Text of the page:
All the signs, we are continually told, point to rapid economic recovery in the US, and the Stock Market, perhaps because of this iteration, moves almost daily to new record highs. But unofficial individuals seem cautious or sceptical. Friendly foreigners, especially if they knew this country a generation back, are likely to note the discrepancy between the adman bullishness of government spokesmen and a certain dour disenchantment that has persisted as an ingredient of the American mood during the post-Camelot, post-Watergate, post-Vietnam years. Perhaps this is most noticeable in New York, a city now too notorious for its filth, brutality and cynical manners; the two notions that you need to be pretty tough to live there, and that things can only get worse, cause people to act tough and do a lot of complaining, especially about the economic situation.
Few moan louder than the publishers, and the measures they adopt to ease their pain are likely to cause suffering in others. Backlists vanish; even newish paperbacks disappear before they can be prescribed for college classes. If you do find what you want it is likely to be badly printed on ephemeral paper, with no usable margins, at maybe ten times the price you would have paid in the Sixties. Publishers blame the cost of paper and warehousing, and the decline of the reading public. The public blames the publishers for selling out to profit-hungry conglomerates. Bookshops disappear, and the range of titles in the survivors shrinks daily.
It would be easy enough to prolong this lament, but the truth may be that things aren’t as bad as all that. They can be changed if there is a mind, as there is money, to change them. The new journal Vanity Fair has just reappeared after months of preliminary publicity and the expenditure of very large amounts of cash. It is amazingly lavish, lush of colour, and confident of a huge upmarket readership, which must, if it exists, be a blend of the Vogue and the New Yorker audience, with a dash of more rarefied spirits. They say a sale of 250,000 will be necessary: whether that will be attainable may depend on the willingness of the editors to adapt the paper to an actual rather than a merely conjectured audience. The first number has a lot of bright scrappy pieces buried in the undergrowth of advertisements, with one dominant feature, a whole novel by Marquez, not best read, I should have thought, in the middle of a fat magazine: but the investors presumably have better information on the market than I do. At any rate the venture can hardly be faulted on the score of timidity. It is hardly the kind of thing imaginable anywhere but in New York. London need fear no such disturbances.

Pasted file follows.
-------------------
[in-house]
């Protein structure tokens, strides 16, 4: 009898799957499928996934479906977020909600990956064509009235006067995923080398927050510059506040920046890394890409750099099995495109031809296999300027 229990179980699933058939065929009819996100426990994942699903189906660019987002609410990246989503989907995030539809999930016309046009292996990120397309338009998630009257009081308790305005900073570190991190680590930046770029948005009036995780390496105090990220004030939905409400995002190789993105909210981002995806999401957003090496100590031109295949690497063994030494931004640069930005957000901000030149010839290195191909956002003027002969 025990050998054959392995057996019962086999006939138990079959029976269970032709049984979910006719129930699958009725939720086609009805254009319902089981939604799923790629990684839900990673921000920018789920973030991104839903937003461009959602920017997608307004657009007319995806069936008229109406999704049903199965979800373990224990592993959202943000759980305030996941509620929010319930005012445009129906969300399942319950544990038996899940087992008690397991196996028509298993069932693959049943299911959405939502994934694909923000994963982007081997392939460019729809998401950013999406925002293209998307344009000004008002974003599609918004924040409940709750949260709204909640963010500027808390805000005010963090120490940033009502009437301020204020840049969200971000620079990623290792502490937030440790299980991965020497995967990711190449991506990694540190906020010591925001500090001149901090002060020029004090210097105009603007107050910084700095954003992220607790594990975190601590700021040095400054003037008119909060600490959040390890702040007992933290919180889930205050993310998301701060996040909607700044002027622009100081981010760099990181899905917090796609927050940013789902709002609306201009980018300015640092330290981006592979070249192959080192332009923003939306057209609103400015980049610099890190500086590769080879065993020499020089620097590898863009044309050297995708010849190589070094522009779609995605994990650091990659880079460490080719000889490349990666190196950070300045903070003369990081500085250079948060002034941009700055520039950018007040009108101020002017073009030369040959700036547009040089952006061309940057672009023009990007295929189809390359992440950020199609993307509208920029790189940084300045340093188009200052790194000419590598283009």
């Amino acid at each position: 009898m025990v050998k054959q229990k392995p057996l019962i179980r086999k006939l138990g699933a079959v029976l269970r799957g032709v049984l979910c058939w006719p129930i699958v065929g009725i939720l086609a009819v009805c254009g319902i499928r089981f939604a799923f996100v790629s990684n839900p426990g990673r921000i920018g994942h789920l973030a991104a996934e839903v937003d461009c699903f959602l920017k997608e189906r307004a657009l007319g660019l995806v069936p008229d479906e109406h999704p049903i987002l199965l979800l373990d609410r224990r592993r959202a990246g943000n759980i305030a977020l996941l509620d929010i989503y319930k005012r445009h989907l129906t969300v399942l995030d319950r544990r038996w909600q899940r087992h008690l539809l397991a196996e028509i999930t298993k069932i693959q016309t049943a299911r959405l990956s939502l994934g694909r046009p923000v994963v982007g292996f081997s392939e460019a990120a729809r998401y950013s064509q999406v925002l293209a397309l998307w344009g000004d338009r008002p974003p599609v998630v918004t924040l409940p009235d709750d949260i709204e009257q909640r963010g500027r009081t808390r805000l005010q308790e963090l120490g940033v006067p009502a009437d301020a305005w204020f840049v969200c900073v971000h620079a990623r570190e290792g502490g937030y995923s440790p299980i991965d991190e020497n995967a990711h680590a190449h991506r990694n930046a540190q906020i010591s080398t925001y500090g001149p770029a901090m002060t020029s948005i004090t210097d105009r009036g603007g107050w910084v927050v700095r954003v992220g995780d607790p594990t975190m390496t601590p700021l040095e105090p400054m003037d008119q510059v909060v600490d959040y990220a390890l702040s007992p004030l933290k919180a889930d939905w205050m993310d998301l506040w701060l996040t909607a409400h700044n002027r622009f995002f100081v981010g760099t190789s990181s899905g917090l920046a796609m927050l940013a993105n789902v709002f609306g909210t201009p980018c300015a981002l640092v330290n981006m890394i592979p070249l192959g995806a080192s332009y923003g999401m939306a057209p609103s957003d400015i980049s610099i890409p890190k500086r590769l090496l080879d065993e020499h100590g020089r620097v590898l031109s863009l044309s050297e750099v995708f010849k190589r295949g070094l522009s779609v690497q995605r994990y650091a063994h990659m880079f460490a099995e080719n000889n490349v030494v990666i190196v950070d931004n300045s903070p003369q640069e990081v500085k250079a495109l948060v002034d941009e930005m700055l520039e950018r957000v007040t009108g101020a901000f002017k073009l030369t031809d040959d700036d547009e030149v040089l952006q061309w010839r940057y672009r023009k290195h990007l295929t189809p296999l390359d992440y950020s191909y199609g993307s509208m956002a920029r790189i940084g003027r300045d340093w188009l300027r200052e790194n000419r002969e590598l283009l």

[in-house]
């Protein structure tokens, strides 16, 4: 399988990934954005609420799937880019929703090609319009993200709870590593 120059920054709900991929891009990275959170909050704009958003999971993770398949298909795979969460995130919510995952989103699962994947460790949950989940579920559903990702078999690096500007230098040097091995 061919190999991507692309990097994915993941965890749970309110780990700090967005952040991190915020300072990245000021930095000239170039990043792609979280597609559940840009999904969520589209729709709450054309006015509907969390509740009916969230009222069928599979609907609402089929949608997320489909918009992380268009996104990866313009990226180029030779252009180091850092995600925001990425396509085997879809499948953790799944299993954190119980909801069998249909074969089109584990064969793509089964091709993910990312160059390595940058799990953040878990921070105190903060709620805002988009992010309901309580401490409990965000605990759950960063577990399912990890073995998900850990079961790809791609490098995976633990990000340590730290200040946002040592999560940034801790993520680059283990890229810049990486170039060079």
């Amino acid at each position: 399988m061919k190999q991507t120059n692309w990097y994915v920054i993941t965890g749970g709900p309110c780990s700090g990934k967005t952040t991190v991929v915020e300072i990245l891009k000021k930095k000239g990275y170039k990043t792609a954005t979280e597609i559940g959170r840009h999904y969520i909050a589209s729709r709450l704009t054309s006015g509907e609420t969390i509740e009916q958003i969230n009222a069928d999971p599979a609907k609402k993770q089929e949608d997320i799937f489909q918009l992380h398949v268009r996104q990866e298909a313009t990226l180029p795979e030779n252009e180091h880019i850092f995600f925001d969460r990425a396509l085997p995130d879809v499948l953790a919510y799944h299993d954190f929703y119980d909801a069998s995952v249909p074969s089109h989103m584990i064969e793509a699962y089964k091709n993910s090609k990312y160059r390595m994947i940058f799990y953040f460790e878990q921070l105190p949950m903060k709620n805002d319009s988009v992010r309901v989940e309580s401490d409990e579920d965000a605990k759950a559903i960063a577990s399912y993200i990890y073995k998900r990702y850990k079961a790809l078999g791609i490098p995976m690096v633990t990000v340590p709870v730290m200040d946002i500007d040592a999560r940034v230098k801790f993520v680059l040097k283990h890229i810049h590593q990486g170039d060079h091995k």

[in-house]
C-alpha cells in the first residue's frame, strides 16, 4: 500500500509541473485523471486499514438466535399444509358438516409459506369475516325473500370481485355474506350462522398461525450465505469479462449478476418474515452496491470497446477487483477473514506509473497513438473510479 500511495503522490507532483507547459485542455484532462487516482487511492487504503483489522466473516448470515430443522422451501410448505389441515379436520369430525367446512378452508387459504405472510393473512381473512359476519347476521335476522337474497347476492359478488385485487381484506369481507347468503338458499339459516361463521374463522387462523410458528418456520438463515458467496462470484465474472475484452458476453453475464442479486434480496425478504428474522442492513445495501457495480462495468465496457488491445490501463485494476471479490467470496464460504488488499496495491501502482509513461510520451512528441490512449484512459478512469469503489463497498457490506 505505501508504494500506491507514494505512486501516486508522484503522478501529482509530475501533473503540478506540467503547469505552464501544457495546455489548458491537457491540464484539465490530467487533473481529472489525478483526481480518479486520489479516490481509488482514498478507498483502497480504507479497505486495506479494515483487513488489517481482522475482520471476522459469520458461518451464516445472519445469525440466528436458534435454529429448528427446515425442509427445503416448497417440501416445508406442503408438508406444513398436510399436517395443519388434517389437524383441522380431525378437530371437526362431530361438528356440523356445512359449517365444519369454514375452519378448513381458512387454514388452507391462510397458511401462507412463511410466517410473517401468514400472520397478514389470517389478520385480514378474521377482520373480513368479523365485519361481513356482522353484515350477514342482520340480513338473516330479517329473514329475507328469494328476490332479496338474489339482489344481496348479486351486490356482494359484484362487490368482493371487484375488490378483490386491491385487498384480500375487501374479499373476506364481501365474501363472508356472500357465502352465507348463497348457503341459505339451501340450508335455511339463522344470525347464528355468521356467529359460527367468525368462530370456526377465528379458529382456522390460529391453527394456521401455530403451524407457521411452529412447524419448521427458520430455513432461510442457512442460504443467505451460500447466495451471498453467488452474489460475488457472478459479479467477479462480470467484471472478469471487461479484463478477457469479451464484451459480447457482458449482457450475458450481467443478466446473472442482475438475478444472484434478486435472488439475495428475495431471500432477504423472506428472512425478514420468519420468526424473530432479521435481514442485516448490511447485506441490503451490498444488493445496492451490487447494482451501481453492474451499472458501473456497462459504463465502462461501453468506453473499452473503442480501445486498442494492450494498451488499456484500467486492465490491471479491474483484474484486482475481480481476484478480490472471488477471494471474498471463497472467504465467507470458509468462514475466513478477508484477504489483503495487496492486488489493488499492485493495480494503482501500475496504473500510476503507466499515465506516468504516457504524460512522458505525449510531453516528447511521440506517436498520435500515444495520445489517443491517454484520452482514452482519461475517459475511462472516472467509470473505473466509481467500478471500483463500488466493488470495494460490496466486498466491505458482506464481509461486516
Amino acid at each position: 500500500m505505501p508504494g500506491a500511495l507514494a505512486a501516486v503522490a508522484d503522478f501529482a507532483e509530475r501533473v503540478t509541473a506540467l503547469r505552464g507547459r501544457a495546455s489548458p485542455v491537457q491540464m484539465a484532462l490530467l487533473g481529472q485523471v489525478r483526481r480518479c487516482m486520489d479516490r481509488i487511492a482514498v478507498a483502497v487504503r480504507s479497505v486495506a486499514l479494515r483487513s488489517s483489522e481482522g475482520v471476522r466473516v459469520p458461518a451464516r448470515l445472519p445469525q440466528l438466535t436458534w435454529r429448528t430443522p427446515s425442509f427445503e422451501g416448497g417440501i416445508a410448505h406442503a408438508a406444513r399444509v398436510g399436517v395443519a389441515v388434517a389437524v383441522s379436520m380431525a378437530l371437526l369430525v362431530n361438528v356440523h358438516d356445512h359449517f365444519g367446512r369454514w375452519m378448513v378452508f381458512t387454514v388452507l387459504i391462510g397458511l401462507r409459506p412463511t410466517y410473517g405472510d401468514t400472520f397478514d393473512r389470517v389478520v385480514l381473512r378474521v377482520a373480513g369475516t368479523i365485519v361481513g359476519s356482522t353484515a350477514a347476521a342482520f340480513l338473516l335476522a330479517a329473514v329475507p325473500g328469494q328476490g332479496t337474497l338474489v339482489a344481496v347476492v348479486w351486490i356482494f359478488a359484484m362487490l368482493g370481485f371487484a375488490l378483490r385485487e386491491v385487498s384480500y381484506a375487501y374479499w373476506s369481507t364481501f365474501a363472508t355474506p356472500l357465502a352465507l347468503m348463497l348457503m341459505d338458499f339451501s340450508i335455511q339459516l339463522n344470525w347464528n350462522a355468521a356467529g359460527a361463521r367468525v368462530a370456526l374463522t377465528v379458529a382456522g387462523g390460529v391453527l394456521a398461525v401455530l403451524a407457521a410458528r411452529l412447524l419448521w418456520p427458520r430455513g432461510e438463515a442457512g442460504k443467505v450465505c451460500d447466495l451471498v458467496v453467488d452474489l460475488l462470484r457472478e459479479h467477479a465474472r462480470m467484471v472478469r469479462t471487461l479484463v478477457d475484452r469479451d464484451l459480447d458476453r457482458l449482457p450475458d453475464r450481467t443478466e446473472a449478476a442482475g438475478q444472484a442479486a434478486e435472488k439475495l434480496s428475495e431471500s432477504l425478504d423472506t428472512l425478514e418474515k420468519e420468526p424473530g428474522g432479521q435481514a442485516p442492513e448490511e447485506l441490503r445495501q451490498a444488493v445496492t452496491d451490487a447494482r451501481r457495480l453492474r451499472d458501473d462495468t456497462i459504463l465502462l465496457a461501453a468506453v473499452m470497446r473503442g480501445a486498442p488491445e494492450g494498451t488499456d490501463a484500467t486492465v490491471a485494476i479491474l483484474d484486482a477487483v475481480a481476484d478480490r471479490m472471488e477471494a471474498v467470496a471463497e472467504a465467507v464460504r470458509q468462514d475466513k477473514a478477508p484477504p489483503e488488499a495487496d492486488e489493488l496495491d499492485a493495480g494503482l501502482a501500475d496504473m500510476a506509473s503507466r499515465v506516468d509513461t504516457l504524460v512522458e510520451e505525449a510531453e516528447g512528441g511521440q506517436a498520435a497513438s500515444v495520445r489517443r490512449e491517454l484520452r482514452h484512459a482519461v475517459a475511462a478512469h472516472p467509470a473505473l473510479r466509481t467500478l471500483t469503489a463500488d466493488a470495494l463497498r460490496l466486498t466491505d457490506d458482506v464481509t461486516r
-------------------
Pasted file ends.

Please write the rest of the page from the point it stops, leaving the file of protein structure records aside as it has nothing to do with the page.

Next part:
However, there is another enterprise afoot, also in its present form entirely American, at which the British might want to look with a more active or even an envious interest. The idea of a library of American literary classics, on the model of the French Pléiade editions, might have occurred to anybody, but seems to have been first mooted by Edmund Wilson in 1961, when there was already some concern about the inaccessibility of many important American books. The idea was taken up, but in a form Wilson deplored, for the grant money went to minutely, indeed pedantically edited complete editions, to be published by university presses under the auspices of the Modern Language Association. These doubtless very accurate texts did nothing to make books more generally available, and as the position grew worse in the Seventies the original plan for an American Pléiade was revived. The need was for accurate but unfussy texts that might stand not so much on library shelves as on those of the ordinary educated reader.